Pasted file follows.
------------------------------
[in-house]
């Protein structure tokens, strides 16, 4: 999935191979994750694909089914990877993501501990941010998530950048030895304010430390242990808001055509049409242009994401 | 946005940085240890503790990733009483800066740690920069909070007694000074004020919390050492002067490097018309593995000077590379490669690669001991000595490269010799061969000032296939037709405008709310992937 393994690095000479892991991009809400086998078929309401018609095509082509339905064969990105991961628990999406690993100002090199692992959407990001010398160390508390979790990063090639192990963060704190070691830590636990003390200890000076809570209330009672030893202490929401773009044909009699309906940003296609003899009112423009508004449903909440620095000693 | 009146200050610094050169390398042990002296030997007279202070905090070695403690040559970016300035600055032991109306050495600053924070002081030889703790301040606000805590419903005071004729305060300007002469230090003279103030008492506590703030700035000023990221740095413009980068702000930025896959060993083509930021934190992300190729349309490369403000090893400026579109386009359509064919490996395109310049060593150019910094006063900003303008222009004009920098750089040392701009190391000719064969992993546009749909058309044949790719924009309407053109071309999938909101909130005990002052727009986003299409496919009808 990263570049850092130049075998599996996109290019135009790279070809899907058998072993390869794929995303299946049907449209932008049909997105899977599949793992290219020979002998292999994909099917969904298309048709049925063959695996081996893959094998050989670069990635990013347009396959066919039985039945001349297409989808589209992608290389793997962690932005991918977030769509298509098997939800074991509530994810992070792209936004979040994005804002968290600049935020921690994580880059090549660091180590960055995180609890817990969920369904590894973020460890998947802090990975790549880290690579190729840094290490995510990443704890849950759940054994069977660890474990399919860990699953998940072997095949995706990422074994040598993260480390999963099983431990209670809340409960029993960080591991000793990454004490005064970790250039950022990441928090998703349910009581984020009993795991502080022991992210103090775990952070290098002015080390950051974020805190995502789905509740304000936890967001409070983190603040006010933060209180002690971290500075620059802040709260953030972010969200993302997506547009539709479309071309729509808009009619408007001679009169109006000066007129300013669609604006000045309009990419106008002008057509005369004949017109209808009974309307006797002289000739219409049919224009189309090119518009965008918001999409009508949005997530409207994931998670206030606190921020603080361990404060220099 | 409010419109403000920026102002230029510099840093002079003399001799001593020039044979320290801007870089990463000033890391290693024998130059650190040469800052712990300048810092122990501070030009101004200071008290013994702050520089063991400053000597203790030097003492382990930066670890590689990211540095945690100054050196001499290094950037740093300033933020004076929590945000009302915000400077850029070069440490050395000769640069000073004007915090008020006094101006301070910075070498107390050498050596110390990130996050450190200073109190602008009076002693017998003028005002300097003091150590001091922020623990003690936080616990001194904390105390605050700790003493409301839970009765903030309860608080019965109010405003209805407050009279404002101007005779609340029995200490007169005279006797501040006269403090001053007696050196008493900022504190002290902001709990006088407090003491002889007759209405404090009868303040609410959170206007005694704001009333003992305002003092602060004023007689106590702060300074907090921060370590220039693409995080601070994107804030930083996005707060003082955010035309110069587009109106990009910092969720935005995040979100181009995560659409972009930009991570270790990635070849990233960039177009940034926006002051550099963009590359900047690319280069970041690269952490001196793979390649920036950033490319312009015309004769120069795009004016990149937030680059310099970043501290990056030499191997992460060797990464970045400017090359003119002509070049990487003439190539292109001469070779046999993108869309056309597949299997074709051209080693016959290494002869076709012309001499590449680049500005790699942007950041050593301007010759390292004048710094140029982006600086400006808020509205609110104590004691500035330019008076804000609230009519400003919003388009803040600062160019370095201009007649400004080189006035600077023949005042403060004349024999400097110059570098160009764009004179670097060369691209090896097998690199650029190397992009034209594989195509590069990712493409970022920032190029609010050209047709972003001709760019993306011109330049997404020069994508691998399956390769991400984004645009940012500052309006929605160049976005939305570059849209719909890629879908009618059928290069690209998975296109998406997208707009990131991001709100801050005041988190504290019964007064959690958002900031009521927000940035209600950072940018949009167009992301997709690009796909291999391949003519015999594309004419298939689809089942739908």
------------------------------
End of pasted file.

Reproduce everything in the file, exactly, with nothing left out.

[in-house]
């Protein structure tokens, strides 16, 4: 999935191979994750694909089914990877993501501990941010998530950048030895304010430390242990808001055509049409242009994401 | 946005940085240890503790990733009483800066740690920069909070007694000074004020919390050492002067490097018309593995000077590379490669690669001991000595490269010799061969000032296939037709405008709310992937 393994690095000479892991991009809400086998078929309401018609095509082509339905064969990105991961628990999406690993100002090199692992959407990001010398160390508390979790990063090639192990963060704190070691830590636990003390200890000076809570209330009672030893202490929401773009044909009699309906940003296609003899009112423009508004449903909440620095000693 | 009146200050610094050169390398042990002296030997007279202070905090070695403690040559970016300035600055032991109306050495600053924070002081030889703790301040606000805590419903005071004729305060300007002469230090003279103030008492506590703030700035000023990221740095413009980068702000930025896959060993083509930021934190992300190729349309490369403000090893400026579109386009359509064919490996395109310049060593150019910094006063900003303008222009004009920098750089040392701009190391000719064969992993546009749909058309044949790719924009309407053109071309999938909101909130005990002052727009986003299409496919009808 990263570049850092130049075998599996996109290019135009790279070809899907058998072993390869794929995303299946049907449209932008049909997105899977599949793992290219020979002998292999994909099917969904298309048709049925063959695996081996893959094998050989670069990635990013347009396959066919039985039945001349297409989808589209992608290389793997962690932005991918977030769509298509098997939800074991509530994810992070792209936004979040994005804002968290600049935020921690994580880059090549660091180590960055995180609890817990969920369904590894973020460890998947802090990975790549880290690579190729840094290490995510990443704890849950759940054994069977660890474990399919860990699953998940072997095949995706990422074994040598993260480390999963099983431990209670809340409960029993960080591991000793990454004490005064970790250039950022990441928090998703349910009581984020009993795991502080022991992210103090775990952070290098002015080390950051974020805190995502789905509740304000936890967001409070983190603040006010933060209180002690971290500075620059802040709260953030972010969200993302997506547009539709479309071309729509808009009619408007001679009169109006000066007129300013669609604006000045309009990419106008002008057509005369004949017109209808009974309307006797002289000739219409049919224009189309090119518009965008918001999409009508949005997530409207994931998670206030606190921020603080361990404060220099 | 409010419109403000920026102002230029510099840093002079003399001799001593020039044979320290801007870089990463000033890391290693024998130059650190040469800052712990300048810092122990501070030009101004200071008290013994702050520089063991400053000597203790030097003492382990930066670890590689990211540095945690100054050196001499290094950037740093300033933020004076929590945000009302915000400077850029070069440490050395000769640069000073004007915090008020006094101006301070910075070498107390050498050596110390990130996050450190200073109190602008009076002693017998003028005002300097003091150590001091922020623990003690936080616990001194904390105390605050700790003493409301839970009765903030309860608080019965109010405003209805407050009279404002101007005779609340029995200490007169005279006797501040006269403090001053007696050196008493900022504190002290902001709990006088407090003491002889007759209405404090009868303040609410959170206007005694704001009333003992305002003092602060004023007689106590702060300074907090921060370590220039693409995080601070994107804030930083996005707060003082955010035309110069587009109106990009910092969720935005995040979100181009995560659409972009930009991570270790990635070849990233960039177009940034926006002051550099963009590359900047690319280069970041690269952490001196793979390649920036950033490319312009015309004769120069795009004016990149937030680059310099970043501290990056030499191997992460060797990464970045400017090359003119002509070049990487003439190539292109001469070779046999993108869309056309597949299997074709051209080693016959290494002869076709012309001499590449680049500005790699942007950041050593301007010759390292004048710094140029982006600086400006808020509205609110104590004691500035330019008076804000609230009519400003919003388009803040600062160019370095201009007649400004080189006035600077023949005042403060004349024999400097110059570098160009764009004179670097060369691209090896097998690199650029190397992009034209594989195509590069990712493409970022920032190029609010050209047709972003001709760019993306011109330049997404020069994508691998399956390769991400984004645009940012500052309006929605160049976005939305570059849209719909890629879908009618059928290069690209998975296109998406997208707009990131991001709100801050005041988190504290019964007064959690958002900031009521927000940035209600950072940018949009167009992301997709690009796909291999391949003519015999594309004419298939689809089942739908």